The team said: We will teach you how to grow vegetables, process bamboo and rear goats. They emphasised that women should also learn alongside men. The project aimed to free us from dependence on big farmers or landowners and to earn our own living. They explained various project details to us and even spoke to us in our local dialect so that we could understand them better.
They described the advantages of growing vegetables and showed us with the help of pictures how profitable it could be. We were to get seeds that were especially suited for this purpose. Experts were to teach us the techniques that are important for cultivation in regular training sessions.
I said to them: But how are we going to grow vegetables? We don't even own a plot of land for it. Many resonated the same dilemma. The project team suggested renting land from landowners, since many such lands are available in the area. And for those of us who did not have the opportunity to rent a land, or who could not grow vegetables for other reasons, for example, due to health or physical problems, they promised that they would provide improved seeds for a small kitchen garden. We were all supposed to think about whether we wanted to take part in this project or not. Another meeting was planned to take place four days later.
My wife and I, were determined to join this project. Before the four days were over, I had leased a small piece of land from a landlord. 19 families came forward to the next meeting. They wanted to try it out at least until the first harvest and learn about the new cultivation techniques.
And so we started to prepare the land for the first sowing with support of our whole family. Once ready, we received seeds from the Phia Foundation team for okra pods, different kinds of pumpkins, spinach and radish. In the training sessions, we learned everything we needed to know about the cultivation process. We were taught how to make our own fertiliser and organic pesticide from plants as well as the frequency with which we should use it so that everything can grow well. We tried very hard to do everything right.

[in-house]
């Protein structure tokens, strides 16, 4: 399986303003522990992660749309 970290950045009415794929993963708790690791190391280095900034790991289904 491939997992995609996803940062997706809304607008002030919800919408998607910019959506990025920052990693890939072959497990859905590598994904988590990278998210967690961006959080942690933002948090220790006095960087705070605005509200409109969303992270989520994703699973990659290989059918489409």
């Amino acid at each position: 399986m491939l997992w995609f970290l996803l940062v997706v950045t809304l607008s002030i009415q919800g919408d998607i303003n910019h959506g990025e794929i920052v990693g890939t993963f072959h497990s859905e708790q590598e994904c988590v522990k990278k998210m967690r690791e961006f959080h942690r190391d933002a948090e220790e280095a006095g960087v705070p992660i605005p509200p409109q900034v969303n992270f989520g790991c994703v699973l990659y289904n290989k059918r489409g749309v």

Now the seeds have started to germinate and the first leaves can be spotted. We are very happy that we made this decision. It is the first time we have sown vegetables ourselves. Every morning, the children look forward to see if the plants have grown a bit. And my wife and I hope that in a few weeks we will be able to savour the first fruits and maybe even sell them.”
May 2021: The first fruits can be harvested soon:
Blossoms and young fruit (visible on the left) of the sponge gourd, which, like our zucchini, is used for preparing vegetable meals. If harvested when the fruit is already turning yellow and getting brown spots, it can be used to make natural sponges.
The fruits of bitter gourd are also prepared as a vegetable. To reduce the bitter substances, the seeds are removed and the fruit, cut into thin slices, is rubbed with salt. It is also used in ayurvedic cooking and is considered a real super food. Many different health effects are known, including as a tea for prevention of type 2 diabetes.
The peeled ridge gourds are often prepared as curry dishes. From the hard peels, which are rich in vitamins, you can make chutney. Because they are very rich in fibre, they are also used in diet dishes for weight loss.
The Mexican plateau or the Andes are assumed to be the area of origin of the fig-leaf gourd (other common names are Malabar gourd, black seed squash and cidra). In the 16th or 17th century, this pumpkin species was introduced to India, among other places. The unripe fruits are prepared as vegetable dishes. The flesh of the ripe fruit can be used to make sweets, soft drinks or alcoholic beverages. The fig-leaf gourd is also used as a grafting rootstock of, for example, cucumbers. This makes the cucumber plant more resistant to cold and protects it from fusarium wilt and black root rot.
Annual report 2021
Our local project partner, the Phia Foundation, has completed the annual report for 2021. We provide the original report for those interested.